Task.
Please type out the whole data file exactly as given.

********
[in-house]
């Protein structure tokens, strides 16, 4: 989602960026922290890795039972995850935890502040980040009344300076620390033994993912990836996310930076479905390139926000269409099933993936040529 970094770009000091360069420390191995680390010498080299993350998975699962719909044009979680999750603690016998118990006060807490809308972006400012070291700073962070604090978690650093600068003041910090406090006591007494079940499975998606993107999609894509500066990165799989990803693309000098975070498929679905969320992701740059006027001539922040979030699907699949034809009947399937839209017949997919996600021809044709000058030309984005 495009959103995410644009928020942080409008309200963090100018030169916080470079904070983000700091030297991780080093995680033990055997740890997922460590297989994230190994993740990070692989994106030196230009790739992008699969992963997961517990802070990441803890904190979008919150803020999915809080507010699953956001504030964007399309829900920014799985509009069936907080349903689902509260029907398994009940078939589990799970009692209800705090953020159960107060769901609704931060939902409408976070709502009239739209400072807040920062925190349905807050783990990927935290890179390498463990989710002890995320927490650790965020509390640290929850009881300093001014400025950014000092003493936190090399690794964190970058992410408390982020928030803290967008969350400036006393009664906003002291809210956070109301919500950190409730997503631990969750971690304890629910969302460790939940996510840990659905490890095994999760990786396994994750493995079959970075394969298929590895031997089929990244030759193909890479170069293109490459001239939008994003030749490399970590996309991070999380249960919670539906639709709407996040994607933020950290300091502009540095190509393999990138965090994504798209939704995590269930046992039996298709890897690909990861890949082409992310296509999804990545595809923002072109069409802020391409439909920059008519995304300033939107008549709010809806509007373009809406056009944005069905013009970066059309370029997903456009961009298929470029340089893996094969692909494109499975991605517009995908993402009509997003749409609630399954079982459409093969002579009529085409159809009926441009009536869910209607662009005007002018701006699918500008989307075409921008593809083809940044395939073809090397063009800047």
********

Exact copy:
[in-house]
């Protein structure tokens, strides 16, 4: 989602960026922290890795039972995850935890502040980040009344300076620390033994993912990836996310930076479905390139926000269409099933993936040529 970094770009000091360069420390191995680390010498080299993350998975699962719909044009979680999750603690016998118990006060807490809308972006400012070291700073962070604090978690650093600068003041910090406090006591007494079940499975998606993107999609894509500066990165799989990803693309000098975070498929679905969320992701740059006027001539922040979030699907699949034809009947399937839209017949997919996600021809044709000058030309984005 495009959103995410644009928020942080409008309200963090100018030169916080470079904070983000700091030297991780080093995680033990055997740890997922460590297989994230190994993740990070692989994106030196230009790739992008699969992963997961517990802070990441803890904190979008919150803020999915809080507010699953956001504030964007399309829900920014799985509009069936907080349903689902509260029907398994009940078939589990799970009692209800705090953020159960107060769901609704931060939902409408976070709502009239739209400072807040920062925190349905807050783990990927935290890179390498463990989710002890995320927490650790965020509390640290929850009881300093001014400025950014000092003493936190090399690794964190970058992410408390982020928030803290967008969350400036006393009664906003002291809210956070109301919500950190409730997503631990969750971690304890629910969302460790939940996510840990659905490890095994999760990786396994994750493995079959970075394969298929590895031997089929990244030759193909890479170069293109490459001239939008994003030749490399970590996309991070999380249960919670539906639709709407996040994607933020950290300091502009540095190509393999990138965090994504798209939704995590269930046992039996298709890897690909990861890949082409992310296509999804990545595809923002072109069409802020391409439909920059008519995304300033939107008549709010809806509007373009809406056009944005069905013009970066059309370029997903456009961009298929470029340089893996094969692909494109499975991605517009995908993402009509997003749409609630399954079982459409093969002579009529085409159809009926441009009536869910209607662009005007002018701006699918500008989307075409921008593809083809940044395939073809090397063009800047």